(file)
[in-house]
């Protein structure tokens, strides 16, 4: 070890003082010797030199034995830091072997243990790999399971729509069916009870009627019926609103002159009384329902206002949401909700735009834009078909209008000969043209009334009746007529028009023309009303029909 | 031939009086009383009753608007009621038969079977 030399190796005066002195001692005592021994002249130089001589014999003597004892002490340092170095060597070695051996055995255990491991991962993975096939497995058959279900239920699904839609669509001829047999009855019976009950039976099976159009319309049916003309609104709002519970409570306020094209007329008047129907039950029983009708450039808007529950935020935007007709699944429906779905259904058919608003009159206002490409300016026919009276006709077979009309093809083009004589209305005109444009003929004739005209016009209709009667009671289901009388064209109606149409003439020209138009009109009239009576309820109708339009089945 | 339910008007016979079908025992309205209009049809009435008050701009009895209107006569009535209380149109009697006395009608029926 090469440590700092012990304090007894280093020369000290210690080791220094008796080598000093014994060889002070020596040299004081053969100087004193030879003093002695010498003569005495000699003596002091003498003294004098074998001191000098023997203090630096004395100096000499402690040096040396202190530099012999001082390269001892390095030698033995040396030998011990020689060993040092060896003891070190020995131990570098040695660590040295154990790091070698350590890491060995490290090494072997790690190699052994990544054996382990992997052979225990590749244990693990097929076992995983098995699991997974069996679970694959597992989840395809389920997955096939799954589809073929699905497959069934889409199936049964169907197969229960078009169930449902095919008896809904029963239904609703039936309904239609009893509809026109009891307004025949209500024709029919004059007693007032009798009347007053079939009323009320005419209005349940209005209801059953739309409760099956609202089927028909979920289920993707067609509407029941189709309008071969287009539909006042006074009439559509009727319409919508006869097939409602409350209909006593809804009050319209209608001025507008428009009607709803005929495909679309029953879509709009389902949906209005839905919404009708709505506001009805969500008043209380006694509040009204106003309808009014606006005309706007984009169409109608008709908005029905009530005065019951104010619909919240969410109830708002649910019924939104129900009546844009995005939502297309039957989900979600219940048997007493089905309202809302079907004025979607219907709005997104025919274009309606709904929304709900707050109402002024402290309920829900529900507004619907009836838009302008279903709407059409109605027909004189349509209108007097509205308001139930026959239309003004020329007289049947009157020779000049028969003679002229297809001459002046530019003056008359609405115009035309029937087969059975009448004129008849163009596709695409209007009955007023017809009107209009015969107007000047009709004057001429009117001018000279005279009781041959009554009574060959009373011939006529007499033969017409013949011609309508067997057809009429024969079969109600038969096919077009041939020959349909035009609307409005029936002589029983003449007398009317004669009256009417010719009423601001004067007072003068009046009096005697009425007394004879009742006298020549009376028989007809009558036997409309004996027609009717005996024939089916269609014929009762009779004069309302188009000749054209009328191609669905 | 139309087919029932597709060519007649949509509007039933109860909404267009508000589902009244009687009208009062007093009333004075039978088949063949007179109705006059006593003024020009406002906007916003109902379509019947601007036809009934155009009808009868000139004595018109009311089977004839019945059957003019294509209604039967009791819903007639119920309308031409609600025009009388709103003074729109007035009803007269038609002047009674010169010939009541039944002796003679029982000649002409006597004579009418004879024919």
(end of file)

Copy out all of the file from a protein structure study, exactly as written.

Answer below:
[in-house]
């Protein structure tokens, strides 16, 4: 070890003082010797030199034995830091072997243990790999399971729509069916009870009627019926609103002159009384329902206002949401909700735009834009078909209008000969043209009334009746007529028009023309009303029909 | 031939009086009383009753608007009621038969079977 030399190796005066002195001692005592021994002249130089001589014999003597004892002490340092170095060597070695051996055995255990491991991962993975096939497995058959279900239920699904839609669509001829047999009855019976009950039976099976159009319309049916003309609104709002519970409570306020094209007329008047129907039950029983009708450039808007529950935020935007007709699944429906779905259904058919608003009159206002490409300016026919009276006709077979009309093809083009004589209305005109444009003929004739005209016009209709009667009671289901009388064209109606149409003439020209138009009109009239009576309820109708339009089945 | 339910008007016979079908025992309205209009049809009435008050701009009895209107006569009535209380149109009697006395009608029926 090469440590700092012990304090007894280093020369000290210690080791220094008796080598000093014994060889002070020596040299004081053969100087004193030879003093002695010498003569005495000699003596002091003498003294004098074998001191000098023997203090630096004395100096000499402690040096040396202190530099012999001082390269001892390095030698033995040396030998011990020689060993040092060896003891070190020995131990570098040695660590040295154990790091070698350590890491060995490290090494072997790690190699052994990544054996382990992997052979225990590749244990693990097929076992995983098995699991997974069996679970694959597992989840395809389920997955096939799954589809073929699905497959069934889409199936049964169907197969229960078009169930449902095919008896809904029963239904609703039936309904239609009893509809026109009891307004025949209500024709029919004059007693007032009798009347007053079939009323009320005419209005349940209005209801059953739309409760099956609202089927028909979920289920993707067609509407029941189709309008071969287009539909006042006074009439559509009727319409919508006869097939409602409350209909006593809804009050319209209608001025507008428009009607709803005929495909679309029953879509709009389902949906209005839905919404009708709505506001009805969500008043209380006694509040009204106003309808009014606006005309706007984009169409109608008709908005029905009530005065019951104010619909919240969410109830708002649910019924939104129900009546844009995005939502297309039957989900979600219940048997007493089905309202809302079907004025979607219907709005997104025919274009309606709904929304709900707050109402002024402290309920829900529900507004619907009836838009302008279903709407059409109605027909004189349509209108007097509205308001139930026959239309003004020329007289049947009157020779000049028969003679002229297809001459002046530019003056008359609405115009035309029937087969059975009448004129008849163009596709695409209007009955007023017809009107209009015969107007000047009709004057001429009117001018000279005279009781041959009554009574060959009373011939006529007499033969017409013949011609309508067997057809009429024969079969109600038969096919077009041939020959349909035009609307409005029936002589029983003449007398009317004669009256009417010719009423601001004067007072003068009046009096005697009425007394004879009742006298020549009376028989007809009558036997409309004996027609009717005996024939089916269609014929009762009779004069309302188009000749054209009328191609669905 | 139309087919029932597709060519007649949509509007039933109860909404267009508000589902009244009687009208009062007093009333004075039978088949063949007179109705006059006593003024020009406002906007916003109902379509019947601007036809009934155009009808009868000139004595018109009311089977004839019945059957003019294509209604039967009791819903007639119920309308031409609600025009009388709103003074729109007035009803007269038609002047009674010169010939009541039944002796003679029982000649002409006597004579009418004879024919």